New Jersey Democrats Fast Track Marriage Equality



Democratic leaders in the New Jersey legislature said Monday that they planned to introduce marriage equality legislation this week and would make the push in the Senate and Assembly their top priority. The announcement appeared to position the legislature for a showdown with Gov. Chris Christie, who has promised to veto any such measure, and the dynamics of their confrontation could signal a louder national conversation around marriage equality during a presidential election year.

The leaders announced their intentions at an afternoon news conference in Trenton, where the new legislative session will begin tomorrow. The bill, known as the “Freedom of Religion and Equality in Civil Marriage Act,” will be introduced Tuesday with the symbolic designation of S-1 to indicate its status as the first order of business. Senate president Steve Sweeney, Majority Leader-Elect Loretta Weinberg, and Sen. Raymond Lesniak will serve as prime sponsors.

The support from Senator Sweeney marks a significant new advantage for the legislation, according to advocates. He declined to vote on the measure in 2010 when it failed by a 20-14, and has since called his abstention the biggest regret of his political career. Then governor Jon Corzine had promised to sign the bill if it reached his desk.

“This is about doing what’s right and ensuring full equal and civil rights for all New Jerseyans,” said Sweeney. “Two years ago, I made a mistake in abstaining on marriage equality — a mistake that means same-sex couples continue to be denied the very basic civil right to live their lives as they wish. But today isn’t about me correcting my mistake, it’s about correcting a mistake for thousands of loving couples across the state who want nothing more than to be treated equally as their neighbors.”

A statement from Sweeney’s office said that he anticipated bipartisan support for the legislation. He plans to direct the judiciary committee to put the bill on an expedited hearing schedule so the full Senate can take up the measure as soon as possible.

Leaders also plan to fast-track the measure in the Assembly, where the bill will be known as A-1. Assembly speaker Sheila Oliver, the first African-American woman to lead that chamber, pledged to move the bill in a statement that compared the lack of equal marriage recognition to racial segregation.

“This is the same wrong message we heard from segregation laws,” she said. “Separate treatment was wrong then. And separate treatment is wrong now. That’s why I am committed this session to posting marriage equality legislation and making its passage a priority as soon as possible.”

If sponsors succeed in passing the bill this session, they face the prospect of a veto by Governor Christie, a popular Republican with a national profile. It is unclear whether the legislature would be able to muster the two-thirds majority required to override his veto.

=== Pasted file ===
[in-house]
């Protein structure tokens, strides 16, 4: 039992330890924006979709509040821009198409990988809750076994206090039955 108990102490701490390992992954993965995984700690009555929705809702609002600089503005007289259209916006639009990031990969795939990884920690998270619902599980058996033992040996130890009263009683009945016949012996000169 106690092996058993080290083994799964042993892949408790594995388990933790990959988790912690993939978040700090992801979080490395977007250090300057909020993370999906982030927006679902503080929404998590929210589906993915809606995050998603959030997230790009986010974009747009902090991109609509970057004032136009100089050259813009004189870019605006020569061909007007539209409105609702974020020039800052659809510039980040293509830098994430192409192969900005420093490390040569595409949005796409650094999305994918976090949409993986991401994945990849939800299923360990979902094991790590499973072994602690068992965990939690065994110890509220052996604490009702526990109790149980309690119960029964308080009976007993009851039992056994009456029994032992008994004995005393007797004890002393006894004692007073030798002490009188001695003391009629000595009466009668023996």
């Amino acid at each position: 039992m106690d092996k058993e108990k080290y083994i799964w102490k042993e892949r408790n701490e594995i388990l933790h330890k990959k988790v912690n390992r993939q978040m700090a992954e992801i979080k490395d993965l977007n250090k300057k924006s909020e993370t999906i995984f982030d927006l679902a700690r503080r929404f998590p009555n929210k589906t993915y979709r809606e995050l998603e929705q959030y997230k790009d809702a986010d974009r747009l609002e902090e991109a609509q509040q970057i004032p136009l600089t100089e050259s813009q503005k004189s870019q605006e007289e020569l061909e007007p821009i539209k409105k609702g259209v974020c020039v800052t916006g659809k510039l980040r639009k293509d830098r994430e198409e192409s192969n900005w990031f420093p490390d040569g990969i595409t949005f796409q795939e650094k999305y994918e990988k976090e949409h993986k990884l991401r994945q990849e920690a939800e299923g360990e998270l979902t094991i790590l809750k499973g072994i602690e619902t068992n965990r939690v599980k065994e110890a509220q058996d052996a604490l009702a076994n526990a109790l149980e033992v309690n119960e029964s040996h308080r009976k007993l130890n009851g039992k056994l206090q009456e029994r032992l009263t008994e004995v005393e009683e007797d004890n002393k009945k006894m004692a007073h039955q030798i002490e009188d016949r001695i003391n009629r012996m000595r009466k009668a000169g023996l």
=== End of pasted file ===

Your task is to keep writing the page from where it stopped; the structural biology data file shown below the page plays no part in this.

Christie, who will deliver his annual State of the State address Tuesday, has not yet committed on the legislation, but Senator Sweeney expressed hope that the first-time executive would refrain from vetoing any measure that reaches his desk.

“If the governor cannot raise himself by signing a law to ensure a basic civil right for all residents, we would hope that he would not lower himself by vetoing it,” said Sweeney.

Assembly member Reed Gusciora, the first openly gay member of the legislature, who will carry the bill in his chamber, spoke bluntly to national politics in his statement. Governor Christie has been traveling to early-voting states on behalf of Republican presidential candidate Mitt Romney, who supports a federal constitutional amendment that would ban same-sex marriages.

“In recent months, Governor Christie has been to four out of the six states that recognize same-sex marriages: Iowa, New Hampshire, New York and Massachusetts,” said Gusciora. “Moreover, when he visits Washington DC he is in a city that also recognizes such relationships. And in none of these places, has he seen any diminishment of the institution of marriage other than perhaps when he is in the presence of Newt Gingrich.”

Depending on when the bill passes and whether or not a potential veto can be overcome, New Jersey, with its population of 9 million, could become the seventh state in the nation to enact marriage equality, following its neighbor New York. Last week Washington governor Chris Gregoire announced her intention to prioritize marriage equality legislation this session, and Gov. Martin O’Malley of Maryland has also promised to push for a bill this year.

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